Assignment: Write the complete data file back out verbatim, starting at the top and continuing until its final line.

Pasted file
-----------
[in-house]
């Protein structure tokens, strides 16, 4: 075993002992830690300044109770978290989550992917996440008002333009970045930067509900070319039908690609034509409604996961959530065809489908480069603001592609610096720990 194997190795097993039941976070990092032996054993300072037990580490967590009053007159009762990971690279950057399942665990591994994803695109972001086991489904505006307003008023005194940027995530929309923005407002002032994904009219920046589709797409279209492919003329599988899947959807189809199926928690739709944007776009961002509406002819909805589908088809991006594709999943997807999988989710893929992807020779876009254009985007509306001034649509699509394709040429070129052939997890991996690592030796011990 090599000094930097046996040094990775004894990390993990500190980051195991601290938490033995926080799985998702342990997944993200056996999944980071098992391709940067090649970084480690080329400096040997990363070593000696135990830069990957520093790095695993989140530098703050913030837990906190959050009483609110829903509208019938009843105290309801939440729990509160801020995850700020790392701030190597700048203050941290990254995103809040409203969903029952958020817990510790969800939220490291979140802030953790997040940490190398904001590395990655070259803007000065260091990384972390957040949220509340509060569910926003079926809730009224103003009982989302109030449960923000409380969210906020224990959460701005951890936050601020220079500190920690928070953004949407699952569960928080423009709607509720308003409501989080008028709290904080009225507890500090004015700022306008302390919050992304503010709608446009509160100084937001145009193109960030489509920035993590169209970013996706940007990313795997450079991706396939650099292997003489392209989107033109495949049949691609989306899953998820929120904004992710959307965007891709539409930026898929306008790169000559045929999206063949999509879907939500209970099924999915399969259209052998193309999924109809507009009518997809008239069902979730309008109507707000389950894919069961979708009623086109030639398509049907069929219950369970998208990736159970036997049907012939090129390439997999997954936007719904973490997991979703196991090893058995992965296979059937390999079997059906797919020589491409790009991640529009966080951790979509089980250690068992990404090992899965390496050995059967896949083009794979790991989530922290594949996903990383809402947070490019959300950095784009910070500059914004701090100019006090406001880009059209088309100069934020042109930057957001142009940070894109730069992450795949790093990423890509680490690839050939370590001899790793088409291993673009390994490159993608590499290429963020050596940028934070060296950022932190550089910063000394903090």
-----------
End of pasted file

[in-house]
């Protein structure tokens, strides 16, 4: 075993002992830690300044109770978290989550992917996440008002333009970045930067509900070319039908690609034509409604996961959530065809489908480069603001592609610096720990 194997190795097993039941976070990092032996054993300072037990580490967590009053007159009762990971690279950057399942665990591994994803695109972001086991489904505006307003008023005194940027995530929309923005407002002032994904009219920046589709797409279209492919003329599988899947959807189809199926928690739709944007776009961002509406002819909805589908088809991006594709999943997807999988989710893929992807020779876009254009985007509306001034649509699509394709040429070129052939997890991996690592030796011990 090599000094930097046996040094990775004894990390993990500190980051195991601290938490033995926080799985998702342990997944993200056996999944980071098992391709940067090649970084480690080329400096040997990363070593000696135990830069990957520093790095695993989140530098703050913030837990906190959050009483609110829903509208019938009843105290309801939440729990509160801020995850700020790392701030190597700048203050941290990254995103809040409203969903029952958020817990510790969800939220490291979140802030953790997040940490190398904001590395990655070259803007000065260091990384972390957040949220509340509060569910926003079926809730009224103003009982989302109030449960923000409380969210906020224990959460701005951890936050601020220079500190920690928070953004949407699952569960928080423009709607509720308003409501989080008028709290904080009225507890500090004015700022306008302390919050992304503010709608446009509160100084937001145009193109960030489509920035993590169209970013996706940007990313795997450079991706396939650099292997003489392209989107033109495949049949691609989306899953998820929120904004992710959307965007891709539409930026898929306008790169000559045929999206063949999509879907939500209970099924999915399969259209052998193309999924109809507009009518997809008239069902979730309008109507707000389950894919069961979708009623086109030639398509049907069929219950369970998208990736159970036997049907012939090129390439997999997954936007719904973490997991979703196991090893058995992965296979059937390999079997059906797919020589491409790009991640529009966080951790979509089980250690068992990404090992899965390496050995059967896949083009794979790991989530922290594949996903990383809402947070490019959300950095784009910070500059914004701090100019006090406001880009059209088309100069934020042109930057957001142009940070894109730069992450795949790093990423890509680490690839050939370590001899790793088409291993673009390994490159993608590499290429963020050596940028934070060296950022932190550089910063000394903090």